Pfizer completes $2.3B settlement with DoJ over deceptive marketing practices
Pfizer settled an investigation Wednesday by the U.S. Department of Justice (DoJ) with a $2.3 billion payment, regarding past off-label promotional practices related to several drugs, including the steroidal anti-inflammatory pain medication Bextra, which Pfizer withdrew from the market in 2005, due to reports that it caused heart attacks and strokes.

The New York City-based company said this “final agreement” resolves DoJ investigations involving alleged past off-label promotional practices concerning Bextra, Zyvox, Geodon and Lyrica, allegations related to certain payments to healthcare professionals involving these and nine other Pfizer medicines, and several related qui tam actions.

Pfizer previously disclosed a related $2.3 billion charge to its 2008 fourth quarter and full-year 2008 earnings in connection with the DoJ agreement in principle on Jan. 26. The company said no additional charge to its earnings will be recorded in connection with this settlement.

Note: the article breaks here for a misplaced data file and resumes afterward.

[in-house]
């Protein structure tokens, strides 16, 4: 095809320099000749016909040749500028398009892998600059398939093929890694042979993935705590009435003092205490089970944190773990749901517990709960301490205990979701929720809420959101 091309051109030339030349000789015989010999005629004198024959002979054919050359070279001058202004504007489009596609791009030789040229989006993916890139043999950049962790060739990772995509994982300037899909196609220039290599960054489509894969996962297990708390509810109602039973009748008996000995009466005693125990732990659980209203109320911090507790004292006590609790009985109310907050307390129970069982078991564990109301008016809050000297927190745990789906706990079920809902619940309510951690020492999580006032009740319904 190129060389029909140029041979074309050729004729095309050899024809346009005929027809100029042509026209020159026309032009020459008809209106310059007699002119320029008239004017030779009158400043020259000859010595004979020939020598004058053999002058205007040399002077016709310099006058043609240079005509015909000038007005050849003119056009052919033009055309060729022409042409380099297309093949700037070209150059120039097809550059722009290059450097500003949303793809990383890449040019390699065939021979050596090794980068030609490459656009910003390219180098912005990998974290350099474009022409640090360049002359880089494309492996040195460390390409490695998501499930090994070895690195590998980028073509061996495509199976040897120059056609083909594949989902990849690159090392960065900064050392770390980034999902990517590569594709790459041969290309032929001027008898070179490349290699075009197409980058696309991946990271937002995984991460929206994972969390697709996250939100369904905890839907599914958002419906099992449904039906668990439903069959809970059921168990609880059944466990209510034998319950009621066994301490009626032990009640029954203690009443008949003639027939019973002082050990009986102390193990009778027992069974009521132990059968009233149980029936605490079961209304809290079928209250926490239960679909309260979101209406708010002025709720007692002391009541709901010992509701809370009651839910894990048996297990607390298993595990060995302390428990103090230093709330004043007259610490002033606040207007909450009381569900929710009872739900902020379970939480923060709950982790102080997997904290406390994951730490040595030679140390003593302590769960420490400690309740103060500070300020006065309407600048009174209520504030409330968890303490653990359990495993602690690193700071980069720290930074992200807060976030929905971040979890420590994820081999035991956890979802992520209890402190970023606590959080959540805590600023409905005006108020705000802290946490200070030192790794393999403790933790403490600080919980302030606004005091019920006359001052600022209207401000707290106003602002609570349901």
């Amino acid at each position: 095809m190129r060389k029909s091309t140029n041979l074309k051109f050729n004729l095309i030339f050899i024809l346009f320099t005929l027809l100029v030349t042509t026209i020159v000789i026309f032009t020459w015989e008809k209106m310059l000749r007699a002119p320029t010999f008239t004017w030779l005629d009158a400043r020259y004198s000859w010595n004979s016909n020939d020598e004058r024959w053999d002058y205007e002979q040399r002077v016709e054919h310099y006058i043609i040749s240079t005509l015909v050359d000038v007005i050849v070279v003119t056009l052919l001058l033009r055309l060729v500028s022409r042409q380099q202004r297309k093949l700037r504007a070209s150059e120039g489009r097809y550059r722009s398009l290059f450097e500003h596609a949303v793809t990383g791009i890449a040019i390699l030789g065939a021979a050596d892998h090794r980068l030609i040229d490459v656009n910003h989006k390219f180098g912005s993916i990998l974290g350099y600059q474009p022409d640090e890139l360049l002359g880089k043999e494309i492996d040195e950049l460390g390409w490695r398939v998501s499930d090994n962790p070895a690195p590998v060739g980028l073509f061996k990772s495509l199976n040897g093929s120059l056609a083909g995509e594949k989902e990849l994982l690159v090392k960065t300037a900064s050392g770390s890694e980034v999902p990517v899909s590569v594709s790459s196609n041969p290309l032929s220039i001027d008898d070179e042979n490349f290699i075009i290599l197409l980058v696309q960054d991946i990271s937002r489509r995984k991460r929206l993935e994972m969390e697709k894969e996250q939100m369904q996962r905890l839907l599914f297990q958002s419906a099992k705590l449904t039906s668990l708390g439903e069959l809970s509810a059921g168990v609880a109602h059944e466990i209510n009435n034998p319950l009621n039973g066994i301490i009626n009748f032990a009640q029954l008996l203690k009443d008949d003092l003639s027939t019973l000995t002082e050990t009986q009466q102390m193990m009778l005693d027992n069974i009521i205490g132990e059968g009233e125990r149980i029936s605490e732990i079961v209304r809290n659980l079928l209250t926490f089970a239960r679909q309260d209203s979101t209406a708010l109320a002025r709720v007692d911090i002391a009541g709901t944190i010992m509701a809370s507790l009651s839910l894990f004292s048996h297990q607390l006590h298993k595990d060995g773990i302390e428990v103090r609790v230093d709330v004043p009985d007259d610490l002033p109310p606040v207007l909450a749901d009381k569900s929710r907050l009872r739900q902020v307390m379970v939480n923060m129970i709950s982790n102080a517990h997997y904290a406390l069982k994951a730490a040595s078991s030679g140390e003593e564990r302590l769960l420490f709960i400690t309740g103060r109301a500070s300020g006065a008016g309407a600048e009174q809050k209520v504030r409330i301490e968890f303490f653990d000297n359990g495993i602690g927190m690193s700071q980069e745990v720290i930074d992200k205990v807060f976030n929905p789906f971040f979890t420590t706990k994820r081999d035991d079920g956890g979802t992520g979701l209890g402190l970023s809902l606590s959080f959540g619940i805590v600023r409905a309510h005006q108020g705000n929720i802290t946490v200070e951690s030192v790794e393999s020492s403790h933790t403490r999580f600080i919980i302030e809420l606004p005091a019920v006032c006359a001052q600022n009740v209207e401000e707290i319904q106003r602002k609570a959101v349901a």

“We regret certain actions taken in the past, but are proud of the action we’ve taken to strengthen our internal controls and pioneer new procedures so that we not only comply with state and federal laws, but also meet the high standards that patients, physicians and the public expect,” said Amy W. Schulman, senior vice president and general counsel of Pfizer.

As part of the DoJ settlement, Pfizer has entered into a corporate integrity agreement with the Office of Inspector General (OIG) of the U.S. Department of Health and Human Services (HHS). The agreement institutes certain new measures and requires Pfizer to continue maintenance of a corporate compliance program for a period of five years.